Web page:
In 1830, a few months after Abdelkader got home, France invaded Algeria. At that time, Algeria was ruled by the Ottoman Empire. France wanted to boot the Ottoman tyrants out of Algeria and replace them with…well, French tyrants. The people of Algeria weren’t particularly happy with Ottoman rule, but neither did they want to be ruled by the French. So Abdelkader found himself forced to shed his religious nerd role and start waging a guerrilla war against the infidel French. He became an Algerian nationalist.
And hey, he won. Sort of. For a while. He spanked the French, and at one point Abdelkader controlled a hefty chunk of Algeria. He established a benevolent theocracy; Jews and Christians were not only made welcome, they were given high government positions. He even earned the respect of the French soldiers who fought against him — not just as a warrior, but also as a kind and generous opponent. His treatment of French prisoners of war earned Abdelkader international praise. Although the French soldiers respected him, French leaders didn’t. They initiated a scorched-earth policy against the territories controlled by Abdelkader. The French destroyed the houses and farms of civilians, they burned the crops and slaughtered the livestock.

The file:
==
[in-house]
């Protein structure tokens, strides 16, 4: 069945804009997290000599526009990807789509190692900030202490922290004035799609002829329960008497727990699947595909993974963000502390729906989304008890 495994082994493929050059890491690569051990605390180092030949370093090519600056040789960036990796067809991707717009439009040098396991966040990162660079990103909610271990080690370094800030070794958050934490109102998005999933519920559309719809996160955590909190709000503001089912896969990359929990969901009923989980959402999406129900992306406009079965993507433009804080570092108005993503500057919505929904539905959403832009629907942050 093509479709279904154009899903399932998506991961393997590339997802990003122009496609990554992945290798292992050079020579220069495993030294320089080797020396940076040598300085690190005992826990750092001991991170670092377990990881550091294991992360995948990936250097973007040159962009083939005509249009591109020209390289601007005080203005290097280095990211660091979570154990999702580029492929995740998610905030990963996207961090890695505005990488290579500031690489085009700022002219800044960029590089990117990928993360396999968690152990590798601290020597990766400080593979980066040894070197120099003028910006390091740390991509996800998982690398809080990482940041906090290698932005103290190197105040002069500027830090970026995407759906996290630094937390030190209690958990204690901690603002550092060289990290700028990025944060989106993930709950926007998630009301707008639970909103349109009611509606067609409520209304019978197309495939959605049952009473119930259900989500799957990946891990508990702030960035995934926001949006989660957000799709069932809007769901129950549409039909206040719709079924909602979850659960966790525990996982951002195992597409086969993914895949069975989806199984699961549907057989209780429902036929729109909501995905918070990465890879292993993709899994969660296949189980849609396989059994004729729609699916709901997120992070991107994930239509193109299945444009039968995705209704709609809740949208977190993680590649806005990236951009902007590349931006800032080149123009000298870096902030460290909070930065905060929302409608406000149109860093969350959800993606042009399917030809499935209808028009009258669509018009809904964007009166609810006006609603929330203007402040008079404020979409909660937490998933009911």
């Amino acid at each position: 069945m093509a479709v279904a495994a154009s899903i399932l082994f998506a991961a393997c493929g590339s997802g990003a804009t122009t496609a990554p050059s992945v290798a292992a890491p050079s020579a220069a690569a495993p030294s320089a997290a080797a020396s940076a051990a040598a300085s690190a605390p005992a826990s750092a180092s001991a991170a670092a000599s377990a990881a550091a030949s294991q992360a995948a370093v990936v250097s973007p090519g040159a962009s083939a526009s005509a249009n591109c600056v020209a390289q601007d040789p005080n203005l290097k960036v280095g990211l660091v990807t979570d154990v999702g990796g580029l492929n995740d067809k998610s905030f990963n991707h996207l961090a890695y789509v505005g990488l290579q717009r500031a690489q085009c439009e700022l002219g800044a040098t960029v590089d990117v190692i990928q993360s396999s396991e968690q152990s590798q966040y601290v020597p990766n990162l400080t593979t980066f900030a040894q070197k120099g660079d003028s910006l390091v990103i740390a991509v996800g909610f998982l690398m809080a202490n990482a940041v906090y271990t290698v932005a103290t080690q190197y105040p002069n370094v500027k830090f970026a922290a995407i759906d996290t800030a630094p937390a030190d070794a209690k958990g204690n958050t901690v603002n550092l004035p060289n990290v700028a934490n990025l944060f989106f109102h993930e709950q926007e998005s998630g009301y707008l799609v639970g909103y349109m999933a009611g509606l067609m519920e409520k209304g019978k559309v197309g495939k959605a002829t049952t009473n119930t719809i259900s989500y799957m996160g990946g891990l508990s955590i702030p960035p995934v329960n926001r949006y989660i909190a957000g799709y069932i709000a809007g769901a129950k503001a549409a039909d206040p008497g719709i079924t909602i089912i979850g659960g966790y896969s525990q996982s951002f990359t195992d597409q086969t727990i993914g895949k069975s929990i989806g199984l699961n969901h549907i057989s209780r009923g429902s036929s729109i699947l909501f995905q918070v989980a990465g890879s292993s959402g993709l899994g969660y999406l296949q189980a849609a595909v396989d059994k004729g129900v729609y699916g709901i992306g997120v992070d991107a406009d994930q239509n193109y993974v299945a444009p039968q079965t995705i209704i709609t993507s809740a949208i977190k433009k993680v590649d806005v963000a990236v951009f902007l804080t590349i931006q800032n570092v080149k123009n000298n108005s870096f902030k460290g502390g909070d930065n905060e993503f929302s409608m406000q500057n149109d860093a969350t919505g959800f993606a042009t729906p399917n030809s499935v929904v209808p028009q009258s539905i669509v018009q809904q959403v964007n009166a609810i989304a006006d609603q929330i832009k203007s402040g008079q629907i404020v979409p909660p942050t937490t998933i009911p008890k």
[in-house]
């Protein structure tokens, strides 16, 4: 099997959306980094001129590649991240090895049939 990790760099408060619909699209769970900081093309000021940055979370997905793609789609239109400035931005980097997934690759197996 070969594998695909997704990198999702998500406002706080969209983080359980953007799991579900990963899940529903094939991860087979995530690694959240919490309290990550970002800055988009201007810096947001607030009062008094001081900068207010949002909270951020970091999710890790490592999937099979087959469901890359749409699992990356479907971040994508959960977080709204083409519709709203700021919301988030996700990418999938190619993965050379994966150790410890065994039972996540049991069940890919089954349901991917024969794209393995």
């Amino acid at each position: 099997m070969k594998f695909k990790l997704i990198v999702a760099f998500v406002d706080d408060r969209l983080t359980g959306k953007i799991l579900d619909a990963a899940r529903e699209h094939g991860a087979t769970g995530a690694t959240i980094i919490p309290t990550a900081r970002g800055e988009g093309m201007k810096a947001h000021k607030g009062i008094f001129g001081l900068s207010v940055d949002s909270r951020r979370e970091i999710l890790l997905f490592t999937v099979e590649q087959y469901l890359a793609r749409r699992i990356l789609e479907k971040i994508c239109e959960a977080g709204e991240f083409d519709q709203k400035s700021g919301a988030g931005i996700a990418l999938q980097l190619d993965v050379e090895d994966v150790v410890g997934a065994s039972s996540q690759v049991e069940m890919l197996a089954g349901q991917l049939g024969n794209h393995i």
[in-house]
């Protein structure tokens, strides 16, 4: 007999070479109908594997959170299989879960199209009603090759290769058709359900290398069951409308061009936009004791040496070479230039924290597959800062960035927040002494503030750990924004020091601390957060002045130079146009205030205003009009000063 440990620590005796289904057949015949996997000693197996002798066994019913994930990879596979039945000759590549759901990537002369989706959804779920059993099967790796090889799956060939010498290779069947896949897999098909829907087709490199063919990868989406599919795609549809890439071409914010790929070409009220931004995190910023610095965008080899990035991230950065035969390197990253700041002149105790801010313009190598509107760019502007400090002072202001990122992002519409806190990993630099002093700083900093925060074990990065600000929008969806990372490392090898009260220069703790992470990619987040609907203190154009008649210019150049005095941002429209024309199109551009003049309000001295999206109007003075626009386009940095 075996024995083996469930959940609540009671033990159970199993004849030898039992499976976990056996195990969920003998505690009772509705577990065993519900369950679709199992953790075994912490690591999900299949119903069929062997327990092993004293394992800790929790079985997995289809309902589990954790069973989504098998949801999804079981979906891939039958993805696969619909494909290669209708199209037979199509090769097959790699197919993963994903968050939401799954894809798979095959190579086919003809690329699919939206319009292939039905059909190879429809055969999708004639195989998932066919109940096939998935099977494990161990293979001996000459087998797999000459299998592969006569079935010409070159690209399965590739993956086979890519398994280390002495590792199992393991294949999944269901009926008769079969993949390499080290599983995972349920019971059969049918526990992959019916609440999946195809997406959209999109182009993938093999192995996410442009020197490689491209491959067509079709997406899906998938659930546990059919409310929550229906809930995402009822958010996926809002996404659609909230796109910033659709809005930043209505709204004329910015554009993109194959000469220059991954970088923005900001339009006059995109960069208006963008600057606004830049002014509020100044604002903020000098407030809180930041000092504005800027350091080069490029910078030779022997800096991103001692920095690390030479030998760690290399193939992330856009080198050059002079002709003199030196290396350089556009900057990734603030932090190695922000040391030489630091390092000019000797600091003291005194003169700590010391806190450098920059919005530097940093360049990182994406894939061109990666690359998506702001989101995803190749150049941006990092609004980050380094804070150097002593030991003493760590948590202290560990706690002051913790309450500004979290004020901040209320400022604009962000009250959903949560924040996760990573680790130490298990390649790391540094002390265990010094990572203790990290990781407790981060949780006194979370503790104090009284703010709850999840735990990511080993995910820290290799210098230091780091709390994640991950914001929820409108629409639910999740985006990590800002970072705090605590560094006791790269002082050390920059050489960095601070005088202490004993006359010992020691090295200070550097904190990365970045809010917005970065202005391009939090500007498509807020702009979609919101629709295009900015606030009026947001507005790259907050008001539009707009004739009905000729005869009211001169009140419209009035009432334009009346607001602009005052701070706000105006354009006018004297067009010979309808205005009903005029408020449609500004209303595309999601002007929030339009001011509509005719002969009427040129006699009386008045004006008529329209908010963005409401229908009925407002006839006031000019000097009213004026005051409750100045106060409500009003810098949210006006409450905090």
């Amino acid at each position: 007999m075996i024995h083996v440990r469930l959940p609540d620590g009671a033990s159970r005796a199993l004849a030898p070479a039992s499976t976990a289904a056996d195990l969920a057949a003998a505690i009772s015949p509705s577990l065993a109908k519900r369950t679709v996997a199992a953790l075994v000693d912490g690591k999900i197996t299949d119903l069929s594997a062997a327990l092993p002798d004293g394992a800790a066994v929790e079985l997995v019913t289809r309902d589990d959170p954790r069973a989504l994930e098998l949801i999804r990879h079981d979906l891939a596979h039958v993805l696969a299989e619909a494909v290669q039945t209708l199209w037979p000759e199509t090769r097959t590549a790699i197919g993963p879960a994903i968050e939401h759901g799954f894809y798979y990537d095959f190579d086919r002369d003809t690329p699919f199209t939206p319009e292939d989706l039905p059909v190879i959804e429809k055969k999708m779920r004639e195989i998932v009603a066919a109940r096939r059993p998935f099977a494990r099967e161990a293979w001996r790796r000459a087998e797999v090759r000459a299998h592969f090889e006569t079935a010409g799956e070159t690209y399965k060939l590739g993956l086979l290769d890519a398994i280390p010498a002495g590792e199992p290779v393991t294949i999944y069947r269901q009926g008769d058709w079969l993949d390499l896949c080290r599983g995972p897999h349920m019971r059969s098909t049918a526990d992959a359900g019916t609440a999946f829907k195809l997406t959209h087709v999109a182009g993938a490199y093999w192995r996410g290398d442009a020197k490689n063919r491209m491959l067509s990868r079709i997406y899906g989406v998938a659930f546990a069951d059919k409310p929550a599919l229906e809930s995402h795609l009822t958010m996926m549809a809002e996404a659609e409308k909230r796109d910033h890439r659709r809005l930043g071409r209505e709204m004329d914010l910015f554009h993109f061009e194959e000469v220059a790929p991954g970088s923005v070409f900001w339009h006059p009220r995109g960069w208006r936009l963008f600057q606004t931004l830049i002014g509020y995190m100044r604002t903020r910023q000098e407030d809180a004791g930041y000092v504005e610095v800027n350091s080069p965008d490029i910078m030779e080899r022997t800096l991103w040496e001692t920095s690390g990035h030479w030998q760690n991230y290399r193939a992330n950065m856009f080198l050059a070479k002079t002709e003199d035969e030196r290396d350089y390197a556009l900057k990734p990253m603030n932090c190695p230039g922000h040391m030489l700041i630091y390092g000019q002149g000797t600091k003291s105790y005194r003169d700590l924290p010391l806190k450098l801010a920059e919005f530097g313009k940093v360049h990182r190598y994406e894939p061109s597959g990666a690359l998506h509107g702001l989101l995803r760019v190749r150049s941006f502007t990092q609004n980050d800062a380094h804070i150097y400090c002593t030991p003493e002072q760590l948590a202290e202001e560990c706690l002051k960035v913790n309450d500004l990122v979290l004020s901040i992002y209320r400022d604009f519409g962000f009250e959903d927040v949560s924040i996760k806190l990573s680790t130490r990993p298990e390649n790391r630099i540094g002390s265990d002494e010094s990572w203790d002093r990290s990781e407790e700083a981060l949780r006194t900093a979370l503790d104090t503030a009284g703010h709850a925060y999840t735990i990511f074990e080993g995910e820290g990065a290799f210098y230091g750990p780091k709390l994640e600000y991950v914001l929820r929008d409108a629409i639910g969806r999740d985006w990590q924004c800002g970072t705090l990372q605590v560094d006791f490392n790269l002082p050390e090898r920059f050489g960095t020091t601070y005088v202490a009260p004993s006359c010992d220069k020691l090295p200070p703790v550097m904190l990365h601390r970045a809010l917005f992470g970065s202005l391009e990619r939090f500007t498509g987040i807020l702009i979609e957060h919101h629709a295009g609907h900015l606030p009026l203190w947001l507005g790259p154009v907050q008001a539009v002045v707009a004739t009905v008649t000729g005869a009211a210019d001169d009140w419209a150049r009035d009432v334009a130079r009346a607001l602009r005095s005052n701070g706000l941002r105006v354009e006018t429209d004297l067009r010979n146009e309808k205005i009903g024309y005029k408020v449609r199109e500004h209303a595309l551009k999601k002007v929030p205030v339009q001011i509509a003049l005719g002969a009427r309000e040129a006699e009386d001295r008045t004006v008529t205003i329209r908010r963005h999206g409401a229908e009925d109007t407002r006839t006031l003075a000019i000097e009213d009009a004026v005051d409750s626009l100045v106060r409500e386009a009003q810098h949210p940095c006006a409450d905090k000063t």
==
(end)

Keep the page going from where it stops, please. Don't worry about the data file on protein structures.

So after 17 years of fighting, Abdelkader surrendered. He was imprisoned in France for half a decade, then released on the condition that he never return to Algeria.
He settled in Damascus, Syria and lived there in relative peace. Then in 1860 a conflict between Muslims and Christians broke out in other parts of Syria. The fighting spread rapidly; almost 400 Christian communities were destroyed, and maybe 20,000 Christians were killed.
When the conflict reached Damascus, Abdelkader intervened. He and his children and his followers went into the streets and rescued local Christians at great personal risk. He brought as many as possible into his home and his gardens and his courtyard — nuns, merchants, laborers, artisans, any Christian who was in danger. And he kept them safe.
News of this spread, and Christians all over the world rushed to embrace Abdelkader. Greece bestowed on him the Grand Cross of the Redeemer (a poor grasp of irony, the Greeks). The Ottoman Empire issued him the Order of the Medjidie, First Class. The Vatican gave him the Order of Pius IX. The parliament of Great Britain sent Abdelkader a gold-inlaid shotgun. Not to be outdone, President Abraham Lincoln sent him a pair of inlaid pistols. Even France, which had imprisoned him and condemned him to exile, gave him the Grand Cross of the Légion d’honneur and offered him a pension (they didn’t let him return to Algeria, though — they’re French, not stupid).